Scientists obtain real time snapshot of the learning process

July 29, 2009

To learn from experience, it is essential to know whether a past action was associated with a desired outcome. Now, scientists have demonstrated how this information can be coded by a single cell. The research, published in the July 30th issue of the journal Neuron, provides strong support for a neural mechanism that allows reward signals to be combined over time to drive successful learning.

The lateral prefrontal cortex (PFC) and the basal ganglia (BG) have been shown to play a key role in flexible association learning. "We have known for some time that neurons in both areas care about response outcome--when we tell the animals whether they were correct or wrong, those neurons fire strongly. But we found that those responses can be maintained for a long time," explains lead study author, Dr. Mark H. Histed from the Department of Neurobiology at Harvard Medical School. "In order to learn, you need to remember what you did before and whether that action was beneficial or not. These neurons carry that sort of memory."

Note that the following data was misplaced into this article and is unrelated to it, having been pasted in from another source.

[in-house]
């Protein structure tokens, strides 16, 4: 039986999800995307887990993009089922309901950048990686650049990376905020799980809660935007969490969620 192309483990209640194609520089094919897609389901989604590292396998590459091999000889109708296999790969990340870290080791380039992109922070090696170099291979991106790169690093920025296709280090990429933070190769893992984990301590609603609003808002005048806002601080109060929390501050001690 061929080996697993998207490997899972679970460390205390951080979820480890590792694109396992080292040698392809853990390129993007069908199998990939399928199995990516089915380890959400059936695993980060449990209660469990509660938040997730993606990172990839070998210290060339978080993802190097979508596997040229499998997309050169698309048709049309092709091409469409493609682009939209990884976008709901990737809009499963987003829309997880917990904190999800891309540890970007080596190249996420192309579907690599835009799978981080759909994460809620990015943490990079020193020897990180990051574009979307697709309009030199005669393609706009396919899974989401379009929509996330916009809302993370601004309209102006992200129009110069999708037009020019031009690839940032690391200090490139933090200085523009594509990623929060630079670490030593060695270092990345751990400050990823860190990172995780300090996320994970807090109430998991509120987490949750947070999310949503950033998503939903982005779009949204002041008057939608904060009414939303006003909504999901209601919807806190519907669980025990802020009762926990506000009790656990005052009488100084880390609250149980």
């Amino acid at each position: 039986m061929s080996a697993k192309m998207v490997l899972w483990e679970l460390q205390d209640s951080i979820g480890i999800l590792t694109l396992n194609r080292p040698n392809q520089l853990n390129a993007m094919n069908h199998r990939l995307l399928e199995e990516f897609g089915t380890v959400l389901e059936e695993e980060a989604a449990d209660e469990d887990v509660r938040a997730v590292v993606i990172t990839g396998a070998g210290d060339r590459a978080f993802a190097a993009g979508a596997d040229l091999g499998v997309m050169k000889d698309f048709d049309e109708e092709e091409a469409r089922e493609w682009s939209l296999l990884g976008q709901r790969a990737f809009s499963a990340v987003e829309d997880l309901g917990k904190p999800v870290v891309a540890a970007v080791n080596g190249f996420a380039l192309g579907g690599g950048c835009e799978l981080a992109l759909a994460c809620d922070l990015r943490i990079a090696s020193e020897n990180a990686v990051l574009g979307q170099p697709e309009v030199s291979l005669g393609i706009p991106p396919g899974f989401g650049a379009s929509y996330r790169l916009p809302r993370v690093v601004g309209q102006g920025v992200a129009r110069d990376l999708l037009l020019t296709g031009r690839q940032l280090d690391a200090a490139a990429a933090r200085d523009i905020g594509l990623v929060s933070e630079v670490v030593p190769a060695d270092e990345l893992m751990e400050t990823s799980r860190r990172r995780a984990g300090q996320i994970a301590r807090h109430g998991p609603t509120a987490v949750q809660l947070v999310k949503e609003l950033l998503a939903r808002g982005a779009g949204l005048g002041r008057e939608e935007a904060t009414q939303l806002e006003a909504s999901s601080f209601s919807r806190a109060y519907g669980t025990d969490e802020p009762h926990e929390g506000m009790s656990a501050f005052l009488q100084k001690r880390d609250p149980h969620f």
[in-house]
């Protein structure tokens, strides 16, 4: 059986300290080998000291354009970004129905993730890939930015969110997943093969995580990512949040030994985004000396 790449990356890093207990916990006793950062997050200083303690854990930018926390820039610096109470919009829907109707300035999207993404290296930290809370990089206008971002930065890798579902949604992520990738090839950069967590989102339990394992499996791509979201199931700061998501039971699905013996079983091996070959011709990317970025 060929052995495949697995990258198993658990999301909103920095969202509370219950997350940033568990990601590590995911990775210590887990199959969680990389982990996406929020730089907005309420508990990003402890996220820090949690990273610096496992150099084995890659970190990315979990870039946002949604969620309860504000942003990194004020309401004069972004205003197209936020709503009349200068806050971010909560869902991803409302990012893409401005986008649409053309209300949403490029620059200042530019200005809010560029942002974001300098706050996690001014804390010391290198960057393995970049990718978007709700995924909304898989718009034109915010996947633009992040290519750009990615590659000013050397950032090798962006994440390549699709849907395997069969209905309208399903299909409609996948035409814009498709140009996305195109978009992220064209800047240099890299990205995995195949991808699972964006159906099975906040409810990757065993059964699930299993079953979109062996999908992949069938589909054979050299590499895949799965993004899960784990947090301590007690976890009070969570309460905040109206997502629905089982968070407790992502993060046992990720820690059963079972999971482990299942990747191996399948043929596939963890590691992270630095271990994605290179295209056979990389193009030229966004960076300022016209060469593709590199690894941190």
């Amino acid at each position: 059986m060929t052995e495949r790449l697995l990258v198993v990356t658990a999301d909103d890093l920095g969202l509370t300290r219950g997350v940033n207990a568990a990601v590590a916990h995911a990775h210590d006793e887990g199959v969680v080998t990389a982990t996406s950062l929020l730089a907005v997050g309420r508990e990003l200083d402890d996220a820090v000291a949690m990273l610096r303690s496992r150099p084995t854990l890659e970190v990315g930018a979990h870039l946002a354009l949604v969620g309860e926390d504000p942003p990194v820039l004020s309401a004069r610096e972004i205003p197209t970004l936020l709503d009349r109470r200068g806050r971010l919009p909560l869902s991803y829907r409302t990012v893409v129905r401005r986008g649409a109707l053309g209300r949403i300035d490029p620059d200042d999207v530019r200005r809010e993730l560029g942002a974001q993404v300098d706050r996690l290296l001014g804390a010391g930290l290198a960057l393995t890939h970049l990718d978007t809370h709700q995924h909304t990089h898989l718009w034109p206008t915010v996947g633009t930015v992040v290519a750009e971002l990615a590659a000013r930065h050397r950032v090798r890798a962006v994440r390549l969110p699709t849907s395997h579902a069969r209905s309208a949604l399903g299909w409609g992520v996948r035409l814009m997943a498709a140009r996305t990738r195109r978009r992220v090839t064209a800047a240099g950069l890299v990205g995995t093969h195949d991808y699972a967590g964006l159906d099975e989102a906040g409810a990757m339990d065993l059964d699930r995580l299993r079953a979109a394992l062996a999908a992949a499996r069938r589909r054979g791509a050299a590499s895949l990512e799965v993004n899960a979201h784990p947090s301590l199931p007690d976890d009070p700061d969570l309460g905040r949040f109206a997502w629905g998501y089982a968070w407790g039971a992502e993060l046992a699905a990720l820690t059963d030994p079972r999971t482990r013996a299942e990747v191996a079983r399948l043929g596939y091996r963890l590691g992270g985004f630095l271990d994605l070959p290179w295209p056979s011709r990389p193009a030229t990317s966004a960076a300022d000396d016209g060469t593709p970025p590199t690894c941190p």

Dr. Histed and his colleagues, Drs. Anitha Pasupathy and Earl K. Miller from the Massachusetts Institute of Technology, studied the responses of neurons in the PFC and BG as animals performed a learning task where they were rewarded for making a correct association between a visual stimulus and an eye movement response. The researchers found that the activity of many of the neurons reflected the delivery (correct response) or withholding (incorrect response) of a reward and that this activity lasted for several seconds, the entire period between trials.

Importantly, the researchers also observed that the outcome of a single trial impacted the neural representation of the learned association. Specifically, the response selectivity was stronger on a given trial if the previous trial had been rewarded and weaker if the previous trial was incorrect and therefore did not earn a reward. "In other words, only after successes, not failures, did brain processing and the monkeys' behavior improve", said Dr. Miller.

These results show that cells in the PFC and BG not only exhibit robust and persistent signals about the outcome of behavioral responses, but that their selectivity is modulated based on trial outcome, demonstrating how behavioral outcome signals can shape learning. "Our observations may represent a snapshot of the leaning process--how single cells change their responses in real time as a result of information about what is the right action and what is the wrong one," conclude the authors.
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The researchers include Mark H. Histed, Anitha Pasupathy, and Earl K. Miller, of the The Picower Institute for Learning and Memory, Department of Brain and Cognitive Sciences, Massachusetts Institute of Technology, Boston, MA

Cell Press

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